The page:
Event Title

Hydrograph Characteristics In Relation To Low, Normal And High Snowpacks In Utah – A Water Management Tool

Presenter Information

Randy Julander

Location

USU Eccles Conference Center

Event Website

http://water.usu.edu

Start Date

4-6-2016 10:45 AM

End Date

4-6-2016 11:00 AM

Description

Long term (>30 year) daily snow water equivalent (SWE) observations enable researchers to establish relationships between various SWE and hydrograph characteristics. The shape and magnitude of snowmelt hydrographs in Utah depend predominantly on the magnitude of the snowpack being melted. As observed elsewhere, years with low snowpacks melt out earlier, have lower peak flows and lower total flow volume than average or high snowpack years, and vice versa for high snowpack years. However, in relation to melt-out dates at SNOTEL sites, a higher proportion of the annual April-July flow in low years is shifted toward the end of the hydrograph, whereas a larger proportion of flow occurs prior to melt-out in higher snowpack years. This paper examines the timing of peak flow and the proportion and distribution of flow relative to the timing of snowpack melt out at selected watersheds and SNOTEL stations across the state of Utah. The ability to predict the temporal distribution of streamflow based only on the magnitude of snowpack and the melt out date at specific SNOTEL sites could improve water management, especially where limited or no seasonal water supply forecasts are available. (KEYWORDS: SNOTEL, Snow Survey, SWE, hydrograph, peak flow)

Comments

An oral presentation by Randy Julander, who is with the USDA, NRCS

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Apr 6th, 10:45 AM Apr 6th, 11:00 AM

Hydrograph Characteristics In Relation To Low, Normal And High Snowpacks In Utah – A Water Management Tool

USU Eccles Conference Center

Long term (>30 year) daily snow water equivalent (SWE) observations enable researchers to establish relationships between various SWE and hydrograph characteristics. The shape and magnitude of snowmelt hydrographs in Utah depend predominantly on the magnitude of the snowpack being melted. As observed elsewhere, years with low snowpacks melt out earlier, have lower peak flows and lower total flow volume than average or high snowpack years, and vice versa for high snowpack years. However, in relation to melt-out dates at SNOTEL sites, a higher proportion of the annual April-July flow in low years is shifted toward the end of the hydrograph, whereas a larger proportion of flow occurs prior to melt-out in higher snowpack years. This paper examines the timing of peak flow and the proportion and distribution of flow relative to the timing of snowpack melt out at selected watersheds and SNOTEL stations across the state of Utah. The ability to predict the temporal distribution of streamflow based only on the magnitude of snowpack and the melt out date at specific SNOTEL sites could improve water management, especially where limited or no seasonal water supply forecasts are available. (KEYWORDS: SNOTEL, Snow Survey, SWE, hydrograph, peak flow)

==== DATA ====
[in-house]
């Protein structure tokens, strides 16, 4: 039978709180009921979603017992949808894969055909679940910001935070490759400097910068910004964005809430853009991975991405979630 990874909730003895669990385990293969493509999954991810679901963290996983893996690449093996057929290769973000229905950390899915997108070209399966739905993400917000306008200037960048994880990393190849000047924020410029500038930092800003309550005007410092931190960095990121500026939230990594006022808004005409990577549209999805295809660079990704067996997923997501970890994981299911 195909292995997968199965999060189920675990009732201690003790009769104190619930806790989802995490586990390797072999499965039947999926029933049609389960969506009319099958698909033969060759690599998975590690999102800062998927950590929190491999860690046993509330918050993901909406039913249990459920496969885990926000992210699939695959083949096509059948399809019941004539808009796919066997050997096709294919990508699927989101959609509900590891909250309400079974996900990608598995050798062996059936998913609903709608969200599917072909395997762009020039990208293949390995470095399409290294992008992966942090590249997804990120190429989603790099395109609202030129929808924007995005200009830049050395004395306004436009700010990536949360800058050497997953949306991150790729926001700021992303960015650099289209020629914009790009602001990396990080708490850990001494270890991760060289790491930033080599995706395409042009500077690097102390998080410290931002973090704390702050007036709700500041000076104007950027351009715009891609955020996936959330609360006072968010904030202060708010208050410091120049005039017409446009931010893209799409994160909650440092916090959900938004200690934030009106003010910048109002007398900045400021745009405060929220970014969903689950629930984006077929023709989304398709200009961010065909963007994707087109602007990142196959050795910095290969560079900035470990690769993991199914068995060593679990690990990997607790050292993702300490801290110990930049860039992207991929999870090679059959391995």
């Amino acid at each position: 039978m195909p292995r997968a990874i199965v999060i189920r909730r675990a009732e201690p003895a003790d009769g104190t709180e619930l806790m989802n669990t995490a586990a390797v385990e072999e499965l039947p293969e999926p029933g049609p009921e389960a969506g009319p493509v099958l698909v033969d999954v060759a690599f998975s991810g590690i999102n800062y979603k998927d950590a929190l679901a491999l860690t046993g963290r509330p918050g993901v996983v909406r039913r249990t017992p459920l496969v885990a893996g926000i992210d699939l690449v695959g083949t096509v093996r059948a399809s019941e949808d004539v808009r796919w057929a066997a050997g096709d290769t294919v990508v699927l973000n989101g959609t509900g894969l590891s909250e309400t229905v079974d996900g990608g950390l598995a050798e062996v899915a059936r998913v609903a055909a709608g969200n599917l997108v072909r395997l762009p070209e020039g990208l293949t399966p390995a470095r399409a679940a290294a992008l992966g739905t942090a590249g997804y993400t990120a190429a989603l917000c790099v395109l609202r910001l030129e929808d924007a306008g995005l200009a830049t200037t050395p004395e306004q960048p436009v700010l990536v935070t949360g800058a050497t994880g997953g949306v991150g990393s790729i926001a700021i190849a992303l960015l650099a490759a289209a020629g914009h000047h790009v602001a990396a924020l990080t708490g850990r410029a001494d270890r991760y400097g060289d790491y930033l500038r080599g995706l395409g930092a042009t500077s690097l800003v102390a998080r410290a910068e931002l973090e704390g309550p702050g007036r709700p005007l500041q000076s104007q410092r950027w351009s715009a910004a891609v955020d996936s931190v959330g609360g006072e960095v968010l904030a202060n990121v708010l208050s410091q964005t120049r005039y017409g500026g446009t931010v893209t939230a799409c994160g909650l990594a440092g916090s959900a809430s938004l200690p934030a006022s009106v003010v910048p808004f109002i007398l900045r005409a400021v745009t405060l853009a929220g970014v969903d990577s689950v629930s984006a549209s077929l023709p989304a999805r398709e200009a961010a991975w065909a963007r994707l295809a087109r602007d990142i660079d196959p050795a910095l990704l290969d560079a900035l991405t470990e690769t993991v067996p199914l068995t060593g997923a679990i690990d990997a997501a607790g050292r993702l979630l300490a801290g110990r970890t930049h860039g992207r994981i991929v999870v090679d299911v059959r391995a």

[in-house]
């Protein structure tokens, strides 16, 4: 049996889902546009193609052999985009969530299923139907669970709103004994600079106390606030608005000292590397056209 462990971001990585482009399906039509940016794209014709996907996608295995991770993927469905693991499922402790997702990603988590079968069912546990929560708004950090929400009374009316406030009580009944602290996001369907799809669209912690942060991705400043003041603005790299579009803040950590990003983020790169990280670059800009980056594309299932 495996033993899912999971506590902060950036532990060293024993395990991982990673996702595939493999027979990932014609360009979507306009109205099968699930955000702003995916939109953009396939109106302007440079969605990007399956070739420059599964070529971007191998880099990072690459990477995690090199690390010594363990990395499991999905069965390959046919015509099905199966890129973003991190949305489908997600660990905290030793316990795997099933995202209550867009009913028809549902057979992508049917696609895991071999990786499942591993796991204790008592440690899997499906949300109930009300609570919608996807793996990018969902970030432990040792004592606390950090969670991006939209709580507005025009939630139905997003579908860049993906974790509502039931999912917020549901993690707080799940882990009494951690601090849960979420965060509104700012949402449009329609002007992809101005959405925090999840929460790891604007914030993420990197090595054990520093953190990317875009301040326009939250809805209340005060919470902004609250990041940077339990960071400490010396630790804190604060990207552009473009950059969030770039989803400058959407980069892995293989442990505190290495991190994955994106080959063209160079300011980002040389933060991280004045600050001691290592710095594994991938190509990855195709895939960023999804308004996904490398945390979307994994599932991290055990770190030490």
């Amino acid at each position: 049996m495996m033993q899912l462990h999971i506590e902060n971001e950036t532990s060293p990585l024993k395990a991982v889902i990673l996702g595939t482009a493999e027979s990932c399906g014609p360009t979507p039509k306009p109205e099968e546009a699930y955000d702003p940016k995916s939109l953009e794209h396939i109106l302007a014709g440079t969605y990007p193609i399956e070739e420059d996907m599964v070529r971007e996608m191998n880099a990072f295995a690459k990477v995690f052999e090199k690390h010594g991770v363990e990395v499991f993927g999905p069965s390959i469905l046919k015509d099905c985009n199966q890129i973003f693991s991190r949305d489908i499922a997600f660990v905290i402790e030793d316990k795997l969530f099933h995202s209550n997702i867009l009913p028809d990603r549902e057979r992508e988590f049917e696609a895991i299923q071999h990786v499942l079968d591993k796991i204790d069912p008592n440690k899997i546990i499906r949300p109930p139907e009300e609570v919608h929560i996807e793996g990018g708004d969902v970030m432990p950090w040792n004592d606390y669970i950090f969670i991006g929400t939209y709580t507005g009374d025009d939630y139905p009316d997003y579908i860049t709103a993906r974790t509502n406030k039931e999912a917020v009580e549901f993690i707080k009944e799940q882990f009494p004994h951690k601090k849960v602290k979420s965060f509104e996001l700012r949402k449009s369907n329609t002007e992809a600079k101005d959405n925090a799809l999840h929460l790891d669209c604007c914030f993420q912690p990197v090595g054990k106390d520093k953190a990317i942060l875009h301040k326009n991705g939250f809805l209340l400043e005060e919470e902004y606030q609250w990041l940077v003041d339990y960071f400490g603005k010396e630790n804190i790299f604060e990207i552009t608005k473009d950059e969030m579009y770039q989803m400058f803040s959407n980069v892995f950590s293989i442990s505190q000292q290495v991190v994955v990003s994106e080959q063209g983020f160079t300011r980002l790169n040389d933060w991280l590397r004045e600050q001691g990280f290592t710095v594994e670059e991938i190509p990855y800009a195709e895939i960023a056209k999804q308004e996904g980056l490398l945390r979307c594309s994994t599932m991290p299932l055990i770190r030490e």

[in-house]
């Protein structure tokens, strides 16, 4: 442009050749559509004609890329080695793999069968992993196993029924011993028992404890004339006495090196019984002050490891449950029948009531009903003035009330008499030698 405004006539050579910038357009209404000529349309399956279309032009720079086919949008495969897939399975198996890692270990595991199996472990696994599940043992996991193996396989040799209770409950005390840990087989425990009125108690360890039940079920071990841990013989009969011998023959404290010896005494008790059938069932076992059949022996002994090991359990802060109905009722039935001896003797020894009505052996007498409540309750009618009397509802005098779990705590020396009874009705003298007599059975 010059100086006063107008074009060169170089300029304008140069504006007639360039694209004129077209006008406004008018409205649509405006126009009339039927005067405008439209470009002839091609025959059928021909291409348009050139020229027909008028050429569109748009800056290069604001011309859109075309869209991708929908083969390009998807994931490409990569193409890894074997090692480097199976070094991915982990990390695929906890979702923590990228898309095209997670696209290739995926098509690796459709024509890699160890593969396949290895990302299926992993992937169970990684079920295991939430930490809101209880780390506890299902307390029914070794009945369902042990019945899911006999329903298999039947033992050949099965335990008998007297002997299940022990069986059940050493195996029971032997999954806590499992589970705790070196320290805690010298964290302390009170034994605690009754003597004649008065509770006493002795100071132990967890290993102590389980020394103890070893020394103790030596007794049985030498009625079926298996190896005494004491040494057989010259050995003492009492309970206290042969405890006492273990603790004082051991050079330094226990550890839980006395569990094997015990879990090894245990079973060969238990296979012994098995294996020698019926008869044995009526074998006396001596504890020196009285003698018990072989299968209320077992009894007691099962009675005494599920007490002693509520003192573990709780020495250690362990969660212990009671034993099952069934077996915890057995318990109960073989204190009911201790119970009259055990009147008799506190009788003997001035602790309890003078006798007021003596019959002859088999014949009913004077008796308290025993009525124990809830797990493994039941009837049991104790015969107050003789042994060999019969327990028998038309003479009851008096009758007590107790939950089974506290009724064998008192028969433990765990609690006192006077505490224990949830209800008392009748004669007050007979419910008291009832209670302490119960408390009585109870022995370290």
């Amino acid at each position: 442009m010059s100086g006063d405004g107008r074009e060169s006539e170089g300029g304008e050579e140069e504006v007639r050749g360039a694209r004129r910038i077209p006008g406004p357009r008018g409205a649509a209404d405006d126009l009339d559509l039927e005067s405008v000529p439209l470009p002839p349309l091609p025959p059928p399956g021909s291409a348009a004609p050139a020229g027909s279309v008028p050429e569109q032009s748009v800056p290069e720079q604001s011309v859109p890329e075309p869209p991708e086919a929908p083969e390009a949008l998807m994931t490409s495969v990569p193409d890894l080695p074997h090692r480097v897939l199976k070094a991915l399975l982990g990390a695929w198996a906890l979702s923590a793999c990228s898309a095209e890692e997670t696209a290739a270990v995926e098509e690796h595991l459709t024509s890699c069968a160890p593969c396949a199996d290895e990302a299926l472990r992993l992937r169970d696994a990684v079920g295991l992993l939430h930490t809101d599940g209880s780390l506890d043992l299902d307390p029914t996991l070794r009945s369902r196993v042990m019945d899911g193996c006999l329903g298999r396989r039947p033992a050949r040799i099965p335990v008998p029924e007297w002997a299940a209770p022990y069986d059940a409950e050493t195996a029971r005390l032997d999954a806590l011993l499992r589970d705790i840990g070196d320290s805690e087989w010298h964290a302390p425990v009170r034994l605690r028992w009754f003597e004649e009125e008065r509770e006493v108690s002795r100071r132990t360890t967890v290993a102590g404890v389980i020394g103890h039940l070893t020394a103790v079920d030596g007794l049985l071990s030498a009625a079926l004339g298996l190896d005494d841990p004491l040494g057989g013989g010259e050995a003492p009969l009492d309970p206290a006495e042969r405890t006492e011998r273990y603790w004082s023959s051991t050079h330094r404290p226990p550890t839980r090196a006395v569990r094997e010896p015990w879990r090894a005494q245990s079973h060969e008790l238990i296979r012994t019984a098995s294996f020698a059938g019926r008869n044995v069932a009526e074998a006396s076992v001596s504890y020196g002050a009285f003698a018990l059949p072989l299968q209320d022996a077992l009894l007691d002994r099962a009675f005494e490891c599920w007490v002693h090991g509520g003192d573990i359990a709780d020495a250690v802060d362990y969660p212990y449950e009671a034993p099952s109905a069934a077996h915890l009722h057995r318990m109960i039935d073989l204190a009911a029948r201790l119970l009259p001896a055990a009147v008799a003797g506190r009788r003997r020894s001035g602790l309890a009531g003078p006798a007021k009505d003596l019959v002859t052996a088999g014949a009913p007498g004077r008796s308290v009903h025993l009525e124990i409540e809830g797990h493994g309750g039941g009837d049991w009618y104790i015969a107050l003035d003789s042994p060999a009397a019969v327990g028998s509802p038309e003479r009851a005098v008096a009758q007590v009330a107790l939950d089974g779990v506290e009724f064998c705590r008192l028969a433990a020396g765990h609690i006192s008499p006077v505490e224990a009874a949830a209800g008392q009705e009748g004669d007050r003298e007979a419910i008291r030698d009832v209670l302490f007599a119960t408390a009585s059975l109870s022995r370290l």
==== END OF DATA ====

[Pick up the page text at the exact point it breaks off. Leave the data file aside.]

https://digitalcommons.usu.edu/runoff/2016/2016Abstracts/8